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Article: Camping impacts on vegetation and soil in a Hong Kong country park

TitleCamping impacts on vegetation and soil in a Hong Kong country park
Authors
Issue Date1987
PublisherPergamon. The Journal's web site is located at http://www.elsevier.com/locate/apgeog
Citation
Applied Geography, 1987, v. 7 n. 4, p. 317-332 How to Cite?
AbstractThe successful country parks programme in Hong Kong has attracted a heavy patronage and caused widespread degradation in recreational sites. Visitor impacts were studied in six camp sites representing three levels of use. Most changes in vegetation and soil, evaluated in absolute and relative terms, were statistically significant. Trampling resulted in loss of vegetation cover, and reduction in plant height and root biomass. Species composition shifted in response to increasing usage towards domination by a few trampling-resistant grasses (monocots) at the expense of sensitive woody dicots. The loss of vegetation and litter cover contributed to soil compaction, increases in bulk density, penetration resistance and bare soil cover, and decreases in void ratio and organic matter content. Structural damage led to reduction in water storage and infiltration rate. These effects have management implications with respect to the design and rehabilitation of sites to enhance durability and to relieve the excessive recreational burden. © 1987.
Persistent Identifierhttp://hdl.handle.net/10722/157756
ISSN
2015 Impact Factor: 2.565
2015 SCImago Journal Rankings: 1.306

 

DC FieldValueLanguage
dc.contributor.authorJim, CYen_US
dc.date.accessioned2012-08-08T08:55:35Z-
dc.date.available2012-08-08T08:55:35Z-
dc.date.issued1987en_US
dc.identifier.citationApplied Geography, 1987, v. 7 n. 4, p. 317-332en_US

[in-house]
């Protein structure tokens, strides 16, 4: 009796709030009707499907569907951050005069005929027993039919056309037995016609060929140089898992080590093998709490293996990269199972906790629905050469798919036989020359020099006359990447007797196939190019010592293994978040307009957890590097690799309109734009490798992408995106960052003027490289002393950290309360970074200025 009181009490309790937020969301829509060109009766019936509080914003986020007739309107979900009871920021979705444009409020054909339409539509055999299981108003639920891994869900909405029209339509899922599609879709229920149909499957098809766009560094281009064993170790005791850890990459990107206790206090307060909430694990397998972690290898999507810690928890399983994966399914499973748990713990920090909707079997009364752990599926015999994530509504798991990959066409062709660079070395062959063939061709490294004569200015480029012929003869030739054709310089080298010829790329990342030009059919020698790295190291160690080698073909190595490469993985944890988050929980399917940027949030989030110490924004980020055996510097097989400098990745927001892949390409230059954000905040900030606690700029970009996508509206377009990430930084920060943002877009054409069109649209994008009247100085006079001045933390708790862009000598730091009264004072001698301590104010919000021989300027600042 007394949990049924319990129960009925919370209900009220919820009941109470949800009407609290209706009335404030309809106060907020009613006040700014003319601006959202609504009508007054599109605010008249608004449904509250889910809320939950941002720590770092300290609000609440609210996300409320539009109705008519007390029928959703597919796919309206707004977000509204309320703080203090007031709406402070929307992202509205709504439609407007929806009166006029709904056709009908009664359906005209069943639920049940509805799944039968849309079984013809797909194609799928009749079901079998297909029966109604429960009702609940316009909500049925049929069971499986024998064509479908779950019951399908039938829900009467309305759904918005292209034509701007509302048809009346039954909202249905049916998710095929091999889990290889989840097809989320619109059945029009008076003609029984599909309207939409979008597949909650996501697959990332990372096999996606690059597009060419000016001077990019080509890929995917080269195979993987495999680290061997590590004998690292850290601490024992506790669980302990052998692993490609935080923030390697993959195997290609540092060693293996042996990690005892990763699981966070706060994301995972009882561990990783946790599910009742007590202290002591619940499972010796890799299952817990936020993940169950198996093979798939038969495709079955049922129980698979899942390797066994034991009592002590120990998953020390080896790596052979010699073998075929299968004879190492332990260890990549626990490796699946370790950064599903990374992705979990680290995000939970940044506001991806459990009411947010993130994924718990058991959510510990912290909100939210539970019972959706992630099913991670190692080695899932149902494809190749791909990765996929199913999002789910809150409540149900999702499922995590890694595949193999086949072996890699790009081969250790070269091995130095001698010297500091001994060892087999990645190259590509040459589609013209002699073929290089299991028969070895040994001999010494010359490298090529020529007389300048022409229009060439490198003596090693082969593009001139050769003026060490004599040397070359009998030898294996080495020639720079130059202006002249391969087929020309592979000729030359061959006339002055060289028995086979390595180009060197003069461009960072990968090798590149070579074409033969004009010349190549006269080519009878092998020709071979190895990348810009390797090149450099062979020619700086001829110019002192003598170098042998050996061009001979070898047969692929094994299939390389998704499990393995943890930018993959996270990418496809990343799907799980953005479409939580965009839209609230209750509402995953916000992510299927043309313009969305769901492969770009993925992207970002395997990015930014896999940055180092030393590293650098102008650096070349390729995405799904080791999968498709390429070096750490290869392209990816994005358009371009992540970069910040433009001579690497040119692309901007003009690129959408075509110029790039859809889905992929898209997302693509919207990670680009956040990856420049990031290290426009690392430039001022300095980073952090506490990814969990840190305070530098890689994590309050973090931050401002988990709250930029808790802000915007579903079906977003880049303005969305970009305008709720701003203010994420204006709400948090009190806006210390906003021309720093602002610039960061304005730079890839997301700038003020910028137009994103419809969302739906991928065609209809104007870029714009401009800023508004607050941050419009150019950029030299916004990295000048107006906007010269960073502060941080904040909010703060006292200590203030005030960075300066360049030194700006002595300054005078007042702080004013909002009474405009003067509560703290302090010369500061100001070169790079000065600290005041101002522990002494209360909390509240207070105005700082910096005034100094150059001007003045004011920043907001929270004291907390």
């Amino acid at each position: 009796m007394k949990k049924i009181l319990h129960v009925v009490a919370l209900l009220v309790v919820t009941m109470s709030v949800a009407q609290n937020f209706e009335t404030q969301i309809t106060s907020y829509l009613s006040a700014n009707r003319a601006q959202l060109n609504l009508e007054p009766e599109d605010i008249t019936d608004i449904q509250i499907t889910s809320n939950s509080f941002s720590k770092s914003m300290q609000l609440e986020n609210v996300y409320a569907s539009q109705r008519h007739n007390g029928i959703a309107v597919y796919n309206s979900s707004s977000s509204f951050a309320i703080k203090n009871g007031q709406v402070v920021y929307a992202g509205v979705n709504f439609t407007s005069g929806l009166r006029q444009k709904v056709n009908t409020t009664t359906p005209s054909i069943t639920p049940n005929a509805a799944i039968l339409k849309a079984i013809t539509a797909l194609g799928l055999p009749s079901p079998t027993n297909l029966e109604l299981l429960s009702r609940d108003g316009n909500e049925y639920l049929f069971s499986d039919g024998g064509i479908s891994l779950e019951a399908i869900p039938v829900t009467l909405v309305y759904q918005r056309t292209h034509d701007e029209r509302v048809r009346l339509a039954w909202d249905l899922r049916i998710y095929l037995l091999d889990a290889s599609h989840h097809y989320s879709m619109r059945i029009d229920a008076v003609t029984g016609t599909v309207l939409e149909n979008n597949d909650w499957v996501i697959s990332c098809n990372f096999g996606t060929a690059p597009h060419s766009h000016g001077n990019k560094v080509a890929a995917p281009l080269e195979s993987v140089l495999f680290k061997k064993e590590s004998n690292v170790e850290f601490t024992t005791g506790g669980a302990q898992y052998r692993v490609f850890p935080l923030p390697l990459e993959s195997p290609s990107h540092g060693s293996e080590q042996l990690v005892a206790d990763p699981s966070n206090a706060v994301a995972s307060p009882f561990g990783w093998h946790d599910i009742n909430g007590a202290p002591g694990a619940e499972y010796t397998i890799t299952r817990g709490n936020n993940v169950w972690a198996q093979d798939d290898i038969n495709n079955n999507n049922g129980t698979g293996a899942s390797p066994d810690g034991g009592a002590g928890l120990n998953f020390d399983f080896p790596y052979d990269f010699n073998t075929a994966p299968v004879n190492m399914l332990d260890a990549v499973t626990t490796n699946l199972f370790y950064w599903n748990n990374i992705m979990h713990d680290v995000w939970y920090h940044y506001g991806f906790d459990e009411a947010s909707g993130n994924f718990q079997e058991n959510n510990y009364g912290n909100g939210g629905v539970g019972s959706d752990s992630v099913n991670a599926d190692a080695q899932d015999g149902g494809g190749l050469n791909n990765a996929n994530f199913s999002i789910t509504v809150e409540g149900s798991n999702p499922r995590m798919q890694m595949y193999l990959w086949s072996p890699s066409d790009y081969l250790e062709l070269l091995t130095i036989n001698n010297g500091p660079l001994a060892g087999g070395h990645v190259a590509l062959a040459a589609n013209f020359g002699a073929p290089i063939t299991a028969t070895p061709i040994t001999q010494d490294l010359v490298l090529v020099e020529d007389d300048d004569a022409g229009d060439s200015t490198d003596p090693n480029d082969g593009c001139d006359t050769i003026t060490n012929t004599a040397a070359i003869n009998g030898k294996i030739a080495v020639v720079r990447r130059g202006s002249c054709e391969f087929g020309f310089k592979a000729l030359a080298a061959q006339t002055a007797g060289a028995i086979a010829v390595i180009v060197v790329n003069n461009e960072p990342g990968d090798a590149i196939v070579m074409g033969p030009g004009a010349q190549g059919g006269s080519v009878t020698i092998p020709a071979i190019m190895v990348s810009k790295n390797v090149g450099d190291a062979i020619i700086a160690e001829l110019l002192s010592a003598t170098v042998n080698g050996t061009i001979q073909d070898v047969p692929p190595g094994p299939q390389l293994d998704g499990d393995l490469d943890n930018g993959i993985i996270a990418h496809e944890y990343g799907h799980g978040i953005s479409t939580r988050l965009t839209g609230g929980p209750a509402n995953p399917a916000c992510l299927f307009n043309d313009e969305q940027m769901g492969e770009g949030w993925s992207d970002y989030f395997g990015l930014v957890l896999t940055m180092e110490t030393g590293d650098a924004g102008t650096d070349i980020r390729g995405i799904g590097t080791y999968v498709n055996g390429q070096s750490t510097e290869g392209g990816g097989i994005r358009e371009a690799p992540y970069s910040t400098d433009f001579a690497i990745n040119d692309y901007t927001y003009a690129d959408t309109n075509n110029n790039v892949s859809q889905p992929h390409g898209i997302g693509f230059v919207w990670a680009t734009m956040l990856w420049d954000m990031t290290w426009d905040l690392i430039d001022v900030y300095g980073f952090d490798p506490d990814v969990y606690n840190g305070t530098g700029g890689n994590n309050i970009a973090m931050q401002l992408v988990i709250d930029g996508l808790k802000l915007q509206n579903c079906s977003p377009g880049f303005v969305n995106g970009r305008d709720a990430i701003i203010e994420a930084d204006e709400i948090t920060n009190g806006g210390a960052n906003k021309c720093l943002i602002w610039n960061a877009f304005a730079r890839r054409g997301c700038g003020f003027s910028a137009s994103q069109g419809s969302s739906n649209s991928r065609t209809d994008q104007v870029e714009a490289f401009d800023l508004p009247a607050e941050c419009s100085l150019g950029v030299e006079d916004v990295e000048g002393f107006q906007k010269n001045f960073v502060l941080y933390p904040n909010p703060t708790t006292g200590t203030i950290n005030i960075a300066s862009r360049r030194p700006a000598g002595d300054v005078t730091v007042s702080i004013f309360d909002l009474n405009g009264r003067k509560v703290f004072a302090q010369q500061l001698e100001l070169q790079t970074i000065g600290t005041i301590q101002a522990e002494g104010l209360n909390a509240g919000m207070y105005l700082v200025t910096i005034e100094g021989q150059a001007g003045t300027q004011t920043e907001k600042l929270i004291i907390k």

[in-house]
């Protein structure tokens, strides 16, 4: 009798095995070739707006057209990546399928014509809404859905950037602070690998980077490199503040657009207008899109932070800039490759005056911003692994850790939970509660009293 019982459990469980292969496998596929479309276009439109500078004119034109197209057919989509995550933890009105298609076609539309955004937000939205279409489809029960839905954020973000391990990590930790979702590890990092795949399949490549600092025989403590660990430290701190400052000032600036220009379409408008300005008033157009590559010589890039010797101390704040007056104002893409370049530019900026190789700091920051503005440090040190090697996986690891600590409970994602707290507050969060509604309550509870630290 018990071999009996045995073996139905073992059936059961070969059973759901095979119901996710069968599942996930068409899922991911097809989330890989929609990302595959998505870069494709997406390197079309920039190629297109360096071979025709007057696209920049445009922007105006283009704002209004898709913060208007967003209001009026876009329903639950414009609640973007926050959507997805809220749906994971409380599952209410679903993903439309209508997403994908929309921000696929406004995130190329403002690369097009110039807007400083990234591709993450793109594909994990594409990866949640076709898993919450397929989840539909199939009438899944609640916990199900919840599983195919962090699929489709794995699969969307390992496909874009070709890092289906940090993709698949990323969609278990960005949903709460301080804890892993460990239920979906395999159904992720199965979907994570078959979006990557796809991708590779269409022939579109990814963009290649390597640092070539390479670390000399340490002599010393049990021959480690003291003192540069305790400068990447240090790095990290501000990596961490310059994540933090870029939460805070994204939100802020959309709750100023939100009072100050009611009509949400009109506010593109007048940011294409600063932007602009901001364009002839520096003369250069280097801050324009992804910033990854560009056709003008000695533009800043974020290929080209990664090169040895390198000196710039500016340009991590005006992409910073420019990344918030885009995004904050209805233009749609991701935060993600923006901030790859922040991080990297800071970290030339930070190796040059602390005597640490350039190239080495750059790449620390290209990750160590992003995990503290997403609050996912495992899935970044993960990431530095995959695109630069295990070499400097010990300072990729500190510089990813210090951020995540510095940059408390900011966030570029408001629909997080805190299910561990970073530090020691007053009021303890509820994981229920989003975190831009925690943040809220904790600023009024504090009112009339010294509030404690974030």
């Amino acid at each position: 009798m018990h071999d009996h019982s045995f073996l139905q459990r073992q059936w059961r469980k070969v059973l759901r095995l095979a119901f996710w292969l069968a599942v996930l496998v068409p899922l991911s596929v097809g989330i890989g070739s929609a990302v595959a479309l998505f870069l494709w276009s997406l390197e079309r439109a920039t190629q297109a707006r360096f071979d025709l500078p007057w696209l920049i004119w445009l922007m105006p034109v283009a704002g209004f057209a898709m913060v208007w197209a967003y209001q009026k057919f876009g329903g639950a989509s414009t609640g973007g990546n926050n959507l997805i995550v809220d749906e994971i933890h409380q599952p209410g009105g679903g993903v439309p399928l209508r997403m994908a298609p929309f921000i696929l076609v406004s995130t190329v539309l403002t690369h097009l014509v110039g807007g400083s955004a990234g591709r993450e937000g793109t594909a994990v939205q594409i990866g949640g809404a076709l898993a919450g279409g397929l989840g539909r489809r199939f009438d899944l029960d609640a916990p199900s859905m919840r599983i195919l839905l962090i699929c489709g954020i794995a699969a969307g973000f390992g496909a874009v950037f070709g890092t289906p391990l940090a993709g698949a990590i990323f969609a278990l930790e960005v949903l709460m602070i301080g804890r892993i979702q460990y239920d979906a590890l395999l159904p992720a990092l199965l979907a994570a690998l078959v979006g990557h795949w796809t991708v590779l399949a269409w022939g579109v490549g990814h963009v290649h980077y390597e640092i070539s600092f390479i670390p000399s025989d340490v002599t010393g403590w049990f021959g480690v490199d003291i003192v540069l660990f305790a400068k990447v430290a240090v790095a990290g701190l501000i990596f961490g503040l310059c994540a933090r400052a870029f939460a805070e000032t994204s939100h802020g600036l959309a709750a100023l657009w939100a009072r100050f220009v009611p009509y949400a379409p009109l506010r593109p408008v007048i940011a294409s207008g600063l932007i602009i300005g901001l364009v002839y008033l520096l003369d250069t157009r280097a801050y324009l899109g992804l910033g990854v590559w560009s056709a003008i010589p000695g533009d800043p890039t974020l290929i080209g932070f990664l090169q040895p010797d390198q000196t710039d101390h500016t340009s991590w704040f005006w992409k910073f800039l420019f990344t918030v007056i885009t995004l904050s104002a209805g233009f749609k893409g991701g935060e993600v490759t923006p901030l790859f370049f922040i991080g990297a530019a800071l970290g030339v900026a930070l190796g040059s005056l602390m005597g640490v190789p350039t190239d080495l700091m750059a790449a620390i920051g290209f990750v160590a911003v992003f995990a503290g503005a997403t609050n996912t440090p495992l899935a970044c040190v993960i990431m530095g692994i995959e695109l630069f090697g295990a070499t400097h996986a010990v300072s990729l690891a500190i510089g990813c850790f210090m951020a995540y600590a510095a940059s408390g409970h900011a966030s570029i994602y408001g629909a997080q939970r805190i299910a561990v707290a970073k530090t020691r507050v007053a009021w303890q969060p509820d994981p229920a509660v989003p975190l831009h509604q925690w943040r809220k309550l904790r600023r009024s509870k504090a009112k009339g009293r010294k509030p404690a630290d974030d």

dc.identifier.issn0143-6228en_US
dc.identifier.urihttp://hdl.handle.net/10722/157756-
dc.description.abstractThe successful country parks programme in Hong Kong has attracted a heavy patronage and caused widespread degradation in recreational sites. Visitor impacts were studied in six camp sites representing three levels of use. Most changes in vegetation and soil, evaluated in absolute and relative terms, were statistically significant. Trampling resulted in loss of vegetation cover, and reduction in plant height and root biomass. Species composition shifted in response to increasing usage towards domination by a few trampling-resistant grasses (monocots) at the expense of sensitive woody dicots. The loss of vegetation and litter cover contributed to soil compaction, increases in bulk density, penetration resistance and bare soil cover, and decreases in void ratio and organic matter content. Structural damage led to reduction in water storage and infiltration rate. These effects have management implications with respect to the design and rehabilitation of sites to enhance durability and to relieve the excessive recreational burden. © 1987.en_US
dc.languageengen_US
dc.publisherPergamon. The Journal's web site is located at http://www.elsevier.com/locate/apgeogen_US
dc.relation.ispartofApplied Geographyen_US
dc.titleCamping impacts on vegetation and soil in a Hong Kong country parken_US
dc.typeArticleen_US
dc.identifier.emailJim, CY:hragjcy@hkucc.hku.hken_US
dc.identifier.authorityJim, CY=rp00549en_US
dc.description.naturelink_to_subscribed_fulltexten_US
dc.identifier.scopuseid_2-s2.0-0023485991en_US
dc.identifier.volume7en_US
dc.identifier.issue4en_US
dc.identifier.spage317en_US
dc.identifier.epage332en_US
dc.publisher.placeUnited Kingdomen_US
dc.identifier.scopusauthoridJim, CY=7006143750en_US

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